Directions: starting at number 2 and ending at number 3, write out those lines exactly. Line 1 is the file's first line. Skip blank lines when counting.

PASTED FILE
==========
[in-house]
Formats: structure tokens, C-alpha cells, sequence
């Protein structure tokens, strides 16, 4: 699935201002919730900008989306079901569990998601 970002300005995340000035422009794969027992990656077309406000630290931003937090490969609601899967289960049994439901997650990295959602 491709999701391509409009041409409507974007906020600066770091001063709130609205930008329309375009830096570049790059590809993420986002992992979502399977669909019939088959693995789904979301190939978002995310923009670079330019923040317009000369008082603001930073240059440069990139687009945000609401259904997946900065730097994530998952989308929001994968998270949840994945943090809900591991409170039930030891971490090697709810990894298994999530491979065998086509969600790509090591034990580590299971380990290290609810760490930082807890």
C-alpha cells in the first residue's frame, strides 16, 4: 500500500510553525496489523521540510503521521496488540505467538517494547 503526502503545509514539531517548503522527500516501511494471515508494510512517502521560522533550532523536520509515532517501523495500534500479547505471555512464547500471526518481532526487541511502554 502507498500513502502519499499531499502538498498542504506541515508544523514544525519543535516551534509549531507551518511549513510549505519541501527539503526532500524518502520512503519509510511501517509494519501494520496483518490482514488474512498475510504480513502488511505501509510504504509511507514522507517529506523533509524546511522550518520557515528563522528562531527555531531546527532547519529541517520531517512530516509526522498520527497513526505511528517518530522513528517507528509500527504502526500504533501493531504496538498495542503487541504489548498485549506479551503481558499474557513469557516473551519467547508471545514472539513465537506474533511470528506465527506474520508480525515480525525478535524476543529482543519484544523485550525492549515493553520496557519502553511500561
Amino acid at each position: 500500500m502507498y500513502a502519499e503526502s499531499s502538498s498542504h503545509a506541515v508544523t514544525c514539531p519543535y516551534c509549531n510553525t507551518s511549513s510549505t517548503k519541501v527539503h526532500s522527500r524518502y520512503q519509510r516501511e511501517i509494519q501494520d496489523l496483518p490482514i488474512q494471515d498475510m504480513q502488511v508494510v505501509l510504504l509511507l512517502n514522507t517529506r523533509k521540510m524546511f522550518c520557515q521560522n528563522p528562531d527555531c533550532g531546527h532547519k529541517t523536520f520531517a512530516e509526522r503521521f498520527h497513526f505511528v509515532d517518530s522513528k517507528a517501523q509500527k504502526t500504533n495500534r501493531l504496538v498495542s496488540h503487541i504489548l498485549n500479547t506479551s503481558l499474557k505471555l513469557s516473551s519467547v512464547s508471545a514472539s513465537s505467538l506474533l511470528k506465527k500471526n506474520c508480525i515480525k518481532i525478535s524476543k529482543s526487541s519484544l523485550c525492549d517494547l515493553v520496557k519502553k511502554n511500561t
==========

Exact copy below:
Formats: structure tokens, C-alpha cells, sequence
């Protein structure tokens, strides 16, 4: 699935201002919730900008989306079901569990998601 970002300005995340000035422009794969027992990656077309406000630290931003937090490969609601899967289960049994439901997650990295959602 491709999701391509409009041409409507974007906020600066770091001063709130609205930008329309375009830096570049790059590809993420986002992992979502399977669909019939088959693995789904979301190939978002995310923009670079330019923040317009000369008082603001930073240059440069990139687009945000609401259904997946900065730097994530998952989308929001994968998270949840994945943090809900591991409170039930030891971490090697709810990894298994999530491979065998086509969600790509090591034990580590299971380990290290609810760490930082807890």